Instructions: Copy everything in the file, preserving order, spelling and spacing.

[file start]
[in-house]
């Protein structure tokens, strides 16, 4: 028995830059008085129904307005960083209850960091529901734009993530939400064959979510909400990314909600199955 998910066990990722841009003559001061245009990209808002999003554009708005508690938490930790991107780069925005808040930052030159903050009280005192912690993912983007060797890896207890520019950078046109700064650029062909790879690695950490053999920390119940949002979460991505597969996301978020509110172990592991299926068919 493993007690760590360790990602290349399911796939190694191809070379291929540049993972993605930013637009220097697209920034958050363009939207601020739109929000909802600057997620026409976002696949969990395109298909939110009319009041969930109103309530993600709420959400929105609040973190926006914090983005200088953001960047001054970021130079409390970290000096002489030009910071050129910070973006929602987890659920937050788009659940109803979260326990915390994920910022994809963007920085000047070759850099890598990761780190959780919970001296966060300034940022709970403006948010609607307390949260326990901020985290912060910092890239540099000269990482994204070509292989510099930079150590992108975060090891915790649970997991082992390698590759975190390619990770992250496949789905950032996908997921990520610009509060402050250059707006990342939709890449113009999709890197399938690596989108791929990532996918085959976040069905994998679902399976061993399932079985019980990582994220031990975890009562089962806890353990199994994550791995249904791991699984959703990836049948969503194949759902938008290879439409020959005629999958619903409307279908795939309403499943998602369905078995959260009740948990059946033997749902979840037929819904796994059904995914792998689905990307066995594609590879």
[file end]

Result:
[in-house]
């Protein structure tokens, strides 16, 4: 028995830059008085129904307005960083209850960091529901734009993530939400064959979510909400990314909600199955 998910066990990722841009003559001061245009990209808002999003554009708005508690938490930790991107780069925005808040930052030159903050009280005192912690993912983007060797890896207890520019950078046109700064650029062909790879690695950490053999920390119940949002979460991505597969996301978020509110172990592991299926068919 493993007690760590360790990602290349399911796939190694191809070379291929540049993972993605930013637009220097697209920034958050363009939207601020739109929000909802600057997620026409976002696949969990395109298909939110009319009041969930109103309530993600709420959400929105609040973190926006914090983005200088953001960047001054970021130079409390970290000096002489030009910071050129910070973006929602987890659920937050788009659940109803979260326990915390994920910022994809963007920085000047070759850099890598990761780190959780919970001296966060300034940022709970403006948010609607307390949260326990901020985290912060910092890239540099000269990482994204070509292989510099930079150590992108975060090891915790649970997991082992390698590759975190390619990770992250496949789905950032996908997921990520610009509060402050250059707006990342939709890449113009999709890197399938690596989108791929990532996918085959976040069905994998679902399976061993399932079985019980990582994220031990975890009562089962806890353990199994994550791995249904791991699984959703990836049948969503194949759902938008290879439409020959005629999958619903409307279908795939309403499943998602369905078995959260009740948990059946033997749902979840037929819904796994059904995914792998689905990307066995594609590879």